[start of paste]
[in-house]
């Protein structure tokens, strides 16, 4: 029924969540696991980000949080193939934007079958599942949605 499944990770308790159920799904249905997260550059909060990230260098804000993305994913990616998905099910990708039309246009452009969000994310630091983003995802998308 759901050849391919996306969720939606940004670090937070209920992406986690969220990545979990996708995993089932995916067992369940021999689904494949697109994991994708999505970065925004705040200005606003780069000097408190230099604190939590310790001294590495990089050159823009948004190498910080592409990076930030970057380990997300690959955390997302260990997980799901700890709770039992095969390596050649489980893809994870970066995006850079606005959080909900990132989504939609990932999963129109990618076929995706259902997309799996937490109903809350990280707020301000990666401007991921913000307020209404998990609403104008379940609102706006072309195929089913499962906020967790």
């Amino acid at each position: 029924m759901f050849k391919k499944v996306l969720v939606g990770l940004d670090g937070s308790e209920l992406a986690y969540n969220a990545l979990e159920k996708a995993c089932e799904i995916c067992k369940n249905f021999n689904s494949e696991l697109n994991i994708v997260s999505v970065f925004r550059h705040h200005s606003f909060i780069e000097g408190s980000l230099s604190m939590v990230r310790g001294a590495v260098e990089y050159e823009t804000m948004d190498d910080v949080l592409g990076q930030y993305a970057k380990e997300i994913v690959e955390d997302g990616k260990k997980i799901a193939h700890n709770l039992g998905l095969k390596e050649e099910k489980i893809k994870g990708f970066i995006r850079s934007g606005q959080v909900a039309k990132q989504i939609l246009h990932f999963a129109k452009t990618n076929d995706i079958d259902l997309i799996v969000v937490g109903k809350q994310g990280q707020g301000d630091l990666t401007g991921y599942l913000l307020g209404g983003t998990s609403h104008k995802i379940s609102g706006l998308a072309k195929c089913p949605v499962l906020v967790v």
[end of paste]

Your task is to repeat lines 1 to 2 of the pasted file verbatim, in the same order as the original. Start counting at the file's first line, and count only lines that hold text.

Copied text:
[in-house]
């Protein structure tokens, strides 16, 4: 029924969540696991980000949080193939934007079958599942949605 499944990770308790159920799904249905997260550059909060990230260098804000993305994913990616998905099910990708039309246009452009969000994310630091983003995802998308 759901050849391919996306969720939606940004670090937070209920992406986690969220990545979990996708995993089932995916067992369940021999689904494949697109994991994708999505970065925004705040200005606003780069000097408190230099604190939590310790001294590495990089050159823009948004190498910080592409990076930030970057380990997300690959955390997302260990997980799901700890709770039992095969390596050649489980893809994870970066995006850079606005959080909900990132989504939609990932999963129109990618076929995706259902997309799996937490109903809350990280707020301000990666401007991921913000307020209404998990609403104008379940609102706006072309195929089913499962906020967790």